A week ago, Thomas Sweetz M.S. an instructor of business at Misericordia University in Dallas Township, penned a column for the TimesLeader.com where he laid out the myriad possibilities for gambling expansion in Pennsylvania, drawing on both current trends and gambling’s historical impact.
Sweetz own opinions are not fully crystallized in the column, although he does seem to favor land-based expansion over online gambling, as he feels land-based expansion brings in tourism and jobs. Still, based on his comments, I wouldn’t consider him championing one or opposed to the other.
The column has a handful of somewhat inconsequential inaccuracies (two examples are: There is no evidence that problem gambling rates increase when access is increased, and five, not six, casinos have closed in Atlantic City) but Sweetz general point shouldn’t be lost in the shuffle: What is the best way for states to expand gaming options?
While Sweetz’s column certainly offers some food for thought, the biggest takeaway comes not from his words but the fact that his open-ended views on gaming sparked a healthy debate in the comments section of the article, offering us a small window into the minds of Pennsylvanians on the issue of gambling expansion.
Opinions varied, and many comments veered off into a more generalized frustration with the current political system, particularly the promises (property tax relief and education) made when Pennsylvania first expanded land-based gaming under former Governor Ed Rendell, but I always recommend people read these comments to get an idea of what the average person thinks about gambling, gambling expansion, and particularly online gambling.
Conflating destination casinos with regional casinos
One grievance I have with the hypothesis put forth is the author’s conflation of destination casinos (the billion-dollar monstrosities found in Las Vegas and Macau) and regional casinos (the casinos that dot the Pennsylvania landscape) which is like comparing a Michelin Star eatery with your local Applebee’s.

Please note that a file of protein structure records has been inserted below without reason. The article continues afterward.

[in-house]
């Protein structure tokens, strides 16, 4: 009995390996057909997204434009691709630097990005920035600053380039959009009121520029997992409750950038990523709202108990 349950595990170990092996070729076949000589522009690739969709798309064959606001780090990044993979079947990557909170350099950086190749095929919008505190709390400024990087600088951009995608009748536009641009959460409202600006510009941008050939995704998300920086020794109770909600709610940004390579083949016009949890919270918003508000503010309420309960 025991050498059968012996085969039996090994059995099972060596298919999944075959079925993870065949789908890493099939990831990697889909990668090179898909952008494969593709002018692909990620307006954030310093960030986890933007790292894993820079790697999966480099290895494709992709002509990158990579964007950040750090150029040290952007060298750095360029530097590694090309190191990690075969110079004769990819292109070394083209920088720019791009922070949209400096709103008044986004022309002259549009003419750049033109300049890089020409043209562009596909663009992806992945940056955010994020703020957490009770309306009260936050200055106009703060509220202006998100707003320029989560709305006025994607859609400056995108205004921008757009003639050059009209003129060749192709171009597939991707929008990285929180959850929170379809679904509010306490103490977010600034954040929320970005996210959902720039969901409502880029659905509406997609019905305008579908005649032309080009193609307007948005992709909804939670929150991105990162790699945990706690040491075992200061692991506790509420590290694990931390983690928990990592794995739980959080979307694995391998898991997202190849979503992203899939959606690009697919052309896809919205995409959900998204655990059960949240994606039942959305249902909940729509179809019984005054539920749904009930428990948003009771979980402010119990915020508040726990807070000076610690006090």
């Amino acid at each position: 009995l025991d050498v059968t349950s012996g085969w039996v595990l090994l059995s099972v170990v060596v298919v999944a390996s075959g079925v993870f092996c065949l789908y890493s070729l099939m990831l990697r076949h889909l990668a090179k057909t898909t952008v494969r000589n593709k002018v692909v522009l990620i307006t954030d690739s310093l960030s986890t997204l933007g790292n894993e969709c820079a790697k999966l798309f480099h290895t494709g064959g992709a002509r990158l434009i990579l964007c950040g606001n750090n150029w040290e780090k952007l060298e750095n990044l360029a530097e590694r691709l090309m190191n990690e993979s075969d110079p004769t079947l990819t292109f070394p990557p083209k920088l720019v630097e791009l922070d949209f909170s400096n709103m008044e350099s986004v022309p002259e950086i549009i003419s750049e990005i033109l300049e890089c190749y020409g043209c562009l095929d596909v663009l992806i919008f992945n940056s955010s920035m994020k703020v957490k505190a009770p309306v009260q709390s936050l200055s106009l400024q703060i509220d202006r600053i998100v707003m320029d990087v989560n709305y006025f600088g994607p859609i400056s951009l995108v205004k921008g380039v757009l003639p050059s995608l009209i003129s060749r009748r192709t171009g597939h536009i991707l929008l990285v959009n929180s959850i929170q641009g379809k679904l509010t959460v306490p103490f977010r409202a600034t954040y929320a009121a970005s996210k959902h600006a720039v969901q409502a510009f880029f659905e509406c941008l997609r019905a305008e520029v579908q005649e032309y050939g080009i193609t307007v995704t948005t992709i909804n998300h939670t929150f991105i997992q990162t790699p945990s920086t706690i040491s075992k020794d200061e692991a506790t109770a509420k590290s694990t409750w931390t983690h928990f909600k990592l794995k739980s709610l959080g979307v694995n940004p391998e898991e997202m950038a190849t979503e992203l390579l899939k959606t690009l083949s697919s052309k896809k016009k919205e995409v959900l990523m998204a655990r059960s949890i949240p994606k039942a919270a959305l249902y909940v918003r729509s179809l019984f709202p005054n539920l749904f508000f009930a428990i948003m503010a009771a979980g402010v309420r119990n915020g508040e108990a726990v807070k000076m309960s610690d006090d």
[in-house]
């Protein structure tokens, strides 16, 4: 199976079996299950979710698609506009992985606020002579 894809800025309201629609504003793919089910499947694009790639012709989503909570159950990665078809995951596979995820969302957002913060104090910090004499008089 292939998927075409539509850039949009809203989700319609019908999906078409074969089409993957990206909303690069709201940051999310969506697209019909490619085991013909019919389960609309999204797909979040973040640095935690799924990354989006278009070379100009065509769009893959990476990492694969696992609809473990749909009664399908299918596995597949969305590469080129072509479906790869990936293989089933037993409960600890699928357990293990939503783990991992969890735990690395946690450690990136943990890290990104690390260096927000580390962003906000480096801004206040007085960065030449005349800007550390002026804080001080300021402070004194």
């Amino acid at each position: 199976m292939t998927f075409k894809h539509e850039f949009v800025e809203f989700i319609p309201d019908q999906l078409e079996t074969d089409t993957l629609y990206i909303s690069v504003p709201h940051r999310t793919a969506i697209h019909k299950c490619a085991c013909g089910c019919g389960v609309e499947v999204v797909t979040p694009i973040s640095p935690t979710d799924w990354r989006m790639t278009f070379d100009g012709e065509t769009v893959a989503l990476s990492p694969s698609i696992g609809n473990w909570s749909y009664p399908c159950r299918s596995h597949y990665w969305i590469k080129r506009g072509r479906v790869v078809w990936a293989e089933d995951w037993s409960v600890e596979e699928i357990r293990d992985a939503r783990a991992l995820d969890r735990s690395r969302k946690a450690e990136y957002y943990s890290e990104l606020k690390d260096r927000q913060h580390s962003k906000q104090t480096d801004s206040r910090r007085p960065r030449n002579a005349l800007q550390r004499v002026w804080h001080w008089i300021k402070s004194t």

Regional casinos are capable of attracting some tourism, but they rely heavily on the local community and region to survive. A 13th and a 14th casino in Pennsylvania is not going to be a tourism boom, and are going to leave the industry at the mercy of the local economy and vulnerable to being hurt by new casinos that might be approved in nearby states.
Foxwoods is learning this lesson the hard way. With no major airport access the casino (despite its size) is a regional casino, and recent expansion and proposed expansion in surrounding states have taken a toll on the once booming enterprise in the middle of nowhere, Connecticut. Like most regional casinos, Foxwoods was also hit hard by the recession of 2008.
Not an either or proposition
Another point of contention I will address is the idea that it’s either “this or that,” when it comes to gaming expansion.
New York and Massachusetts are both resisting online expansion because they want to get their brick & mortar expansion completed first, which seems like poor policy – especially when you take into consideration that online gambling takes a minimum of a year to get off the ground, and brick & mortar several years. This is valuable time that is going by the wayside because states are for some reason uncomfortable taking on more than gaming project at a time.
What these states, and Pennsylvania, should be looking into is a comprehensive expansion/overhaul of their gaming options. Online gambling may not be right for every state, but to dismiss the possibility of online gaming expansion without looking at its positives and negatives is a mistake.
To look at online and land-based gaming as being diametrically opposed is also a mistake; they are two sides to the same coins. A casino that offers online gaming options has far more marketing and revenue generating options than a company that offers just one or the other.
Thus far there have been zero major incidents with online gambling in New Jersey, Nevada, and Delaware, and while the revenue projections are below expectations, it’s still producing revenue these states, and casinos would otherwise not receive.
A more general example of this can be seen by looking at the retailers who tried to suppress eCommerce and resisted online sales; who are now by and large extinct, while the people who embraced it early on have continued to thrive and even in cases where their store sales have declined, the sum of their store and online sales are higher.
A second example of that shows the power of flexibility is Amazon.com, which began its existence as an online bookseller, but has been able to shed its bookstore brand after diversifying their products. Books no longer come to mind when someone mentions Amazon.com, now its shopping, an impressive array of tablets and streaming TV options, and pretty much anything else you can think of.
Pennsylvania needs to do the same. It needs to consider all of the options on the table and make sure it’s positioning itself to survive in the future, not just the present.